• PTE Academic (Pearson Test of English, Academic test): 60; no sub-test less than 59
  • Trinity College London Integrated Skills in English: ISEII at Distinction with Distinction in all sub-tests

For international students, the Home Office has confirmed that the University can choose to use these tests to make its own assessment of English language ability for visa applications to degree level programmes. The University is also able to accept an IELTS test (Academic module) from any of the 1000 IELTS test centres from around the world and we do not require a specific UKVI IELTS test for degree level programmes. We therefore still accept any of the English tests listed for admission to this programme.

Pre-sessional courses

The University of Glasgow accepts evidence of the required language level from the English for Academic Study Unit Pre-sessional courses. We also consider other BALEAP accredited pre-sessional courses:


What do I do if...

my language qualifications are below the requirements?

The University's English for Academic Study Unit offers a range of Pre-Sessional Courses to bring you up to entry level. The course is accredited by BALEAP, the UK professional association for academic English teaching; see Links.

my language qualifications are not listed here?

Please contact the Recruitment and International Office:


For further information about English language requirements, please contact the Recruitment and International Office:

Fees and funding

Tuition fees for 2017-18


Home and EU
Full time fee£9500
Part time 20 credits£1056
Full time fee£18600


Fees are subject to change and for guidance only

Additional fees

  • Fee for submission by a research student: £460
  • Fee for re-assessment of a dissertation (PGT programme): £300
  • Submission for a higher degree by published work: £1,000
  • Submission of thesis after deadline lapsed: £200
  • Submission by staff in receipt of staff scholarship: £680
  • Research students registered as non-supervised Thesis Pending students (50% refund will be granted if the student completes thesis within the first six months of the period): £260
  • Registration/exam only fee: £110
  • General Council fee: £50

Alumni discount

A 10% discount is available to University of Glasgow alumni applying to the MSc. This includes graduates and those who have completed a Junior Year Abroad, Exchange programme or International Summer School at the University of Glasgow. The discount is applied at registration for students who are not in receipt of another discount or scholarship funded by the University. No additional application is required.

Funding opportunities

Please note this programme is not yet approved for US Federal Loans funding.  If you wish to apply for US Federal Loans funding to study on this programme please notify Carol Barnett (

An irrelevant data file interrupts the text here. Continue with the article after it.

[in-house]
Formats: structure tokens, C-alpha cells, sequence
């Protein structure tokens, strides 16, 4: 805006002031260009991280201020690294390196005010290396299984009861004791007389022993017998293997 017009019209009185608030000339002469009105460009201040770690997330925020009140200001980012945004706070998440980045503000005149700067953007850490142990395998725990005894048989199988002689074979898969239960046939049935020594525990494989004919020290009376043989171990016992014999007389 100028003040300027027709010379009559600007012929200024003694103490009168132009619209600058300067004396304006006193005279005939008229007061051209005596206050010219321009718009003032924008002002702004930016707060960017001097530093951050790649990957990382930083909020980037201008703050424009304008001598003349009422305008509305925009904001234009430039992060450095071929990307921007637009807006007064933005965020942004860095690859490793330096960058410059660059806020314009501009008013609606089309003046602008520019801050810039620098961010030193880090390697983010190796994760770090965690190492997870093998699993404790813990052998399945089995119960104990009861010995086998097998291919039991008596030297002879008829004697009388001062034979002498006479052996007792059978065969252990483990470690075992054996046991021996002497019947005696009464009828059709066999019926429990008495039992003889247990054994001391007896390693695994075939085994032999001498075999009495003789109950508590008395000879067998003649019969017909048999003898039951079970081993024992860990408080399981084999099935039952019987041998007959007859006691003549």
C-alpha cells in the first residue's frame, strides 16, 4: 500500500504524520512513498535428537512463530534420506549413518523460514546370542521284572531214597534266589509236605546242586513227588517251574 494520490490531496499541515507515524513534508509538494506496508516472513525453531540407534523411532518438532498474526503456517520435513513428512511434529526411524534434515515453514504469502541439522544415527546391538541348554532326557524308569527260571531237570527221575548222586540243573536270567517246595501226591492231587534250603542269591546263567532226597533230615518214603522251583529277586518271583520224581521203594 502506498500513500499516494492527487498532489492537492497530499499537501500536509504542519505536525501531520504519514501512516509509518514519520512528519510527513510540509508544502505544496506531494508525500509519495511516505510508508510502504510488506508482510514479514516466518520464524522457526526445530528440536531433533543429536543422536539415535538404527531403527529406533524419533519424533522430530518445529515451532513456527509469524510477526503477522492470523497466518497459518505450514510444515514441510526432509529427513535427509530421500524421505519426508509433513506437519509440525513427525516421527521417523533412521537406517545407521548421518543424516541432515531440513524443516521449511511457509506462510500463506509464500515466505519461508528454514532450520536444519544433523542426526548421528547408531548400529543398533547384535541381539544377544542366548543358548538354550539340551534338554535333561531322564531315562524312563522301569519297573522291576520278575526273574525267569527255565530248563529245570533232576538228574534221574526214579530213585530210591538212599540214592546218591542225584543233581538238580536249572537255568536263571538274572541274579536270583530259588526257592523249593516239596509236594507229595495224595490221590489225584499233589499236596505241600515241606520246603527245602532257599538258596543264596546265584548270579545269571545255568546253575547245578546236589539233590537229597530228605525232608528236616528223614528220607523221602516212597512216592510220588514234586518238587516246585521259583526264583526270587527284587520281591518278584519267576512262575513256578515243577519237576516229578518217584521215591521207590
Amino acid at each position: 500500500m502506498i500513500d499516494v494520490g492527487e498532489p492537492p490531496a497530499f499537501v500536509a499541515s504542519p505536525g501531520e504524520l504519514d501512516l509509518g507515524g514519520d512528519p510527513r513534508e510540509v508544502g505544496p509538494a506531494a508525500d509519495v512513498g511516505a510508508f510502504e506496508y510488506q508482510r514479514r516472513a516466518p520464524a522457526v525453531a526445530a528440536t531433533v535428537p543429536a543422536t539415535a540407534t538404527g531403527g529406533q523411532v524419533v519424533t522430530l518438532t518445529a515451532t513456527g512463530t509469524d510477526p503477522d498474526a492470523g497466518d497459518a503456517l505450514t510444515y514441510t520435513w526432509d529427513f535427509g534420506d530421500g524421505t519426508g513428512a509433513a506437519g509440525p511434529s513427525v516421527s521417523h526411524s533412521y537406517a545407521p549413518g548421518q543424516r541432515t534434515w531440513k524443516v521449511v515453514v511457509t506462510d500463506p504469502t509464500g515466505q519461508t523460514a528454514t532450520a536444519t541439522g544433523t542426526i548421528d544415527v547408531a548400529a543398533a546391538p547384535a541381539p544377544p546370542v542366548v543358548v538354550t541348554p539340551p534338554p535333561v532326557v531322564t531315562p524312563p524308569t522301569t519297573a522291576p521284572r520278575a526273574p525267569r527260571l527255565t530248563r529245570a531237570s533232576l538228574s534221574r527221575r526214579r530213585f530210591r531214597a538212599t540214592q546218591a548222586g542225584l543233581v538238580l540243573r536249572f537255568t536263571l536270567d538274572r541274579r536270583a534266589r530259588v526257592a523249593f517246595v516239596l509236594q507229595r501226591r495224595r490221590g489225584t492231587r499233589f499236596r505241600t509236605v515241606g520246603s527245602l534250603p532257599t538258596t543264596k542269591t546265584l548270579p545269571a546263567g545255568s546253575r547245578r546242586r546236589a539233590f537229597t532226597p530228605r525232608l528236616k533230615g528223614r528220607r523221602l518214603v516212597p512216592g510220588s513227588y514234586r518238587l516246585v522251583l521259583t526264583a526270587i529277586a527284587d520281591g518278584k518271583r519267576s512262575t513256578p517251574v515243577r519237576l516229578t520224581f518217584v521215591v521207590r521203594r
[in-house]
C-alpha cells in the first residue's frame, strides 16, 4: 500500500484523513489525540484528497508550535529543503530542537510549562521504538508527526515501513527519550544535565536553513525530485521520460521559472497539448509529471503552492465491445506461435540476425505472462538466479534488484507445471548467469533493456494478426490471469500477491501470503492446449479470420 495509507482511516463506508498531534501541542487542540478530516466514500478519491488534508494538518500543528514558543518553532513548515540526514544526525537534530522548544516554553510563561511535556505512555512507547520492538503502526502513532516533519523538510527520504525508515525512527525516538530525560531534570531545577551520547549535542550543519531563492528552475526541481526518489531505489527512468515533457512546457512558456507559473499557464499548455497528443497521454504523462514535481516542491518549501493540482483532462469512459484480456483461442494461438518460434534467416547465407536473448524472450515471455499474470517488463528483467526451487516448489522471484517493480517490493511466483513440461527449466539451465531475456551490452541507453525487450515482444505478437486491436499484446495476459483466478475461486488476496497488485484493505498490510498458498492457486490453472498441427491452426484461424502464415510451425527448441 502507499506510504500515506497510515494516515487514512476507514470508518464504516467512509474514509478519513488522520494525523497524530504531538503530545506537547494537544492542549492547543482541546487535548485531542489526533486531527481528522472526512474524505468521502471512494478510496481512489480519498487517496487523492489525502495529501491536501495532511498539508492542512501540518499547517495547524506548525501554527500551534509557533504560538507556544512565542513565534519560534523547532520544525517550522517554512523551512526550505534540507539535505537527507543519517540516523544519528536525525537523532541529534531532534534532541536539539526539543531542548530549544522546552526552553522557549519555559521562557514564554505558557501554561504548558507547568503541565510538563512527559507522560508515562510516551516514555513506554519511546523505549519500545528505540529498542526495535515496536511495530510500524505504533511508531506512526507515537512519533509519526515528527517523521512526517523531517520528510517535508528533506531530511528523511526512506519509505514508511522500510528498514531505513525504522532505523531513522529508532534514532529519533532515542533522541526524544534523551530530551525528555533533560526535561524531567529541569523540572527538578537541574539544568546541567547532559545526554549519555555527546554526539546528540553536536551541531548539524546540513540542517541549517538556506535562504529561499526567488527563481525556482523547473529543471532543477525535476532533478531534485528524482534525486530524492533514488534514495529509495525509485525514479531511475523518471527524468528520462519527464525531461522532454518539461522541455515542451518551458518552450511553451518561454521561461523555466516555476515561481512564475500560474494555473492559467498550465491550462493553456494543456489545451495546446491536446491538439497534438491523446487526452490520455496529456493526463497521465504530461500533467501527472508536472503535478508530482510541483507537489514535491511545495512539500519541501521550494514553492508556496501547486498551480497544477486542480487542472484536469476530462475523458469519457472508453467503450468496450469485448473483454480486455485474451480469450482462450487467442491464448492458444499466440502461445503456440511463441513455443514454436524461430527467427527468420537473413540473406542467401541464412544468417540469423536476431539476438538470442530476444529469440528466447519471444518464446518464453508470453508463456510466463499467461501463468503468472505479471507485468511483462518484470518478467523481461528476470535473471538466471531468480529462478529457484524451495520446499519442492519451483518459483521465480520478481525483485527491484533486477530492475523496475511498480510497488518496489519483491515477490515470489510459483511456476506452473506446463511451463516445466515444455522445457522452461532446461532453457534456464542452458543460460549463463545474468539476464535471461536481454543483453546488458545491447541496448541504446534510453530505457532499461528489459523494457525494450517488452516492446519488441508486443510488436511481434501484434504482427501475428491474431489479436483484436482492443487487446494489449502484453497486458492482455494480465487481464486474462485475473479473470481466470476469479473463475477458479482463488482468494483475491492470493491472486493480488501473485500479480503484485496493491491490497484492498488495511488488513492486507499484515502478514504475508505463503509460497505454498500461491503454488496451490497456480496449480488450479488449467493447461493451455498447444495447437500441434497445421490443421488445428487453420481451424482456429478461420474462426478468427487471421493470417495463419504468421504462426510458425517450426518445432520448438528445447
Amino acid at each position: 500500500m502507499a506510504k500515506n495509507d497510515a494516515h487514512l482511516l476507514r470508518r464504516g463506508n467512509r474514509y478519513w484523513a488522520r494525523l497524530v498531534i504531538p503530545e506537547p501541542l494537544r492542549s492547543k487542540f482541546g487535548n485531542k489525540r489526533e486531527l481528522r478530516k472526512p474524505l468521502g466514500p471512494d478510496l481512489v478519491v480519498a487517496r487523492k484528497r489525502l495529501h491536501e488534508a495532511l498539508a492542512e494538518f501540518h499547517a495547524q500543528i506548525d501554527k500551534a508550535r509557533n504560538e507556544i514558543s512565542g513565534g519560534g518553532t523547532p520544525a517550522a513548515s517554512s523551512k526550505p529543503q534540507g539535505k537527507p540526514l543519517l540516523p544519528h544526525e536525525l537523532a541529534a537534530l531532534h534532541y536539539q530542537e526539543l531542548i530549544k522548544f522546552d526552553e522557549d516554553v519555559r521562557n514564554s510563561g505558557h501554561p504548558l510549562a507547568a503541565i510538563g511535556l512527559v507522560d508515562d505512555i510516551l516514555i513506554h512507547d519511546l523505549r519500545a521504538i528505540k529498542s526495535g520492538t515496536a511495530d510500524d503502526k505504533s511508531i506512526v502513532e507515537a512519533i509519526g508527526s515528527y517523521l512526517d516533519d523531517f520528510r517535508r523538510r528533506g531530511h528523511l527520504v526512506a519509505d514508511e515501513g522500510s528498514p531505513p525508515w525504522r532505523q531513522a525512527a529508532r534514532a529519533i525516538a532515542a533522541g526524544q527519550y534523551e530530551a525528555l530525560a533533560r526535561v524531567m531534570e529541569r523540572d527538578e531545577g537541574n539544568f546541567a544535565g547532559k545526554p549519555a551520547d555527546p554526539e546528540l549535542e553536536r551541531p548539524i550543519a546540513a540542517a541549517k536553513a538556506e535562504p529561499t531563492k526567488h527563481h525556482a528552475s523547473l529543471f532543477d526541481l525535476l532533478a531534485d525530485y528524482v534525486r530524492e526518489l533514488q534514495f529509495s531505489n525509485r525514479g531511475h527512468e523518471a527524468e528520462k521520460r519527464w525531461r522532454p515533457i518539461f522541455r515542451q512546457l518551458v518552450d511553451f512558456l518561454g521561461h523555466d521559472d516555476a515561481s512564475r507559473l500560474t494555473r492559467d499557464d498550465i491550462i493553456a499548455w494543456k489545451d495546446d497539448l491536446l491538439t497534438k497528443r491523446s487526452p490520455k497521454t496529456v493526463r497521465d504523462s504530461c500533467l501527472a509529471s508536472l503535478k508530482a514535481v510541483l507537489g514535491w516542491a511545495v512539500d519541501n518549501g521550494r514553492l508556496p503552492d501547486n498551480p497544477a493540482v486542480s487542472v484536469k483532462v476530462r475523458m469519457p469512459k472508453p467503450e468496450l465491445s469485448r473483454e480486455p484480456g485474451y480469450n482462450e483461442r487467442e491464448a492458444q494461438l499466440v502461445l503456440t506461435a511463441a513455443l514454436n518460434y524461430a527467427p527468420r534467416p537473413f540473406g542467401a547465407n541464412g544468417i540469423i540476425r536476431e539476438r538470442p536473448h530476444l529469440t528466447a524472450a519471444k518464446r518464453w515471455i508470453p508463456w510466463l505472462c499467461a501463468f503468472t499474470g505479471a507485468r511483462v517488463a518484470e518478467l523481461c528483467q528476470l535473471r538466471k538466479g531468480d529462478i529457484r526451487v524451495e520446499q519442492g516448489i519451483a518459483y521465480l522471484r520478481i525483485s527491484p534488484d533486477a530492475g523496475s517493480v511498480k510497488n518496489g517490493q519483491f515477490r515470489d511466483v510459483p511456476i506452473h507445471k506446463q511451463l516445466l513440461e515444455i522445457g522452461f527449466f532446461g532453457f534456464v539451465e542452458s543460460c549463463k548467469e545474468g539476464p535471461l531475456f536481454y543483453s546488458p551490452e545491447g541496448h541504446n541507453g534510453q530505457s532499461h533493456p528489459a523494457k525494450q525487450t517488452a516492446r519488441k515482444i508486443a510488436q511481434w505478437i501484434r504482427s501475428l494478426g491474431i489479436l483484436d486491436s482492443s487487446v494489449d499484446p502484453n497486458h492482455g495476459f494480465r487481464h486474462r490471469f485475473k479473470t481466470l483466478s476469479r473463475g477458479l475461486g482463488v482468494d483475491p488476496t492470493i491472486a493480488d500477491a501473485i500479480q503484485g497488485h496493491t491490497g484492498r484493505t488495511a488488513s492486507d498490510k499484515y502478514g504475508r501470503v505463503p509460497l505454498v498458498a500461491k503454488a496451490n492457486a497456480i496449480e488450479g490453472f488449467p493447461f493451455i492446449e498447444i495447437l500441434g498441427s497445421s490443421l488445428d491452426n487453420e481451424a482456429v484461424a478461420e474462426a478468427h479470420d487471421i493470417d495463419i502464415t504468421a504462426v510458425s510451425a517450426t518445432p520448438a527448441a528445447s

How to apply

We ask that you apply online for a postgraduate taught degree. Our system allows you to fill out the standard application form online and submit this to the University within 42 days of starting your application.

You need to read the guide to applying online before starting your application. It will ensure you are ready to proceed, as well as answer many common questions about the process.

Guide to applying online

Do I have to apply online for a postgraduate taught degree?

Yes. To apply for a postgraduate taught degree you must apply online. We are unable to accept your application by any other means than online.

Do I need to complete and submit the application in a single session?

No. You have 42 days to submit your application once you begin the process. You may save and return to your application as many times as you wish to update information, complete sections or upload additional documents such as your final transcript or your language test.

What documents do I need to provide to make an application?

As well as completing your online application fully, it is essential that you submit the following documents:

  • A copy (or copies) of your official degree certificate(s) (if you have already completed your degree)
  • A copy (or copies) of your official academic transcript(s), showing full details of subjects studied and grades/marks obtained
  • Official English translations of the certificate(s) and transcript(s)
  • Two supporting reference letters on headed paper
  • Evidence of your English Language ability (if your first language is not English)
  • Any additional documents required for this programme (see Entry requirements for this programme)
  • A copy of the photo page of your passport (Non-EU students only)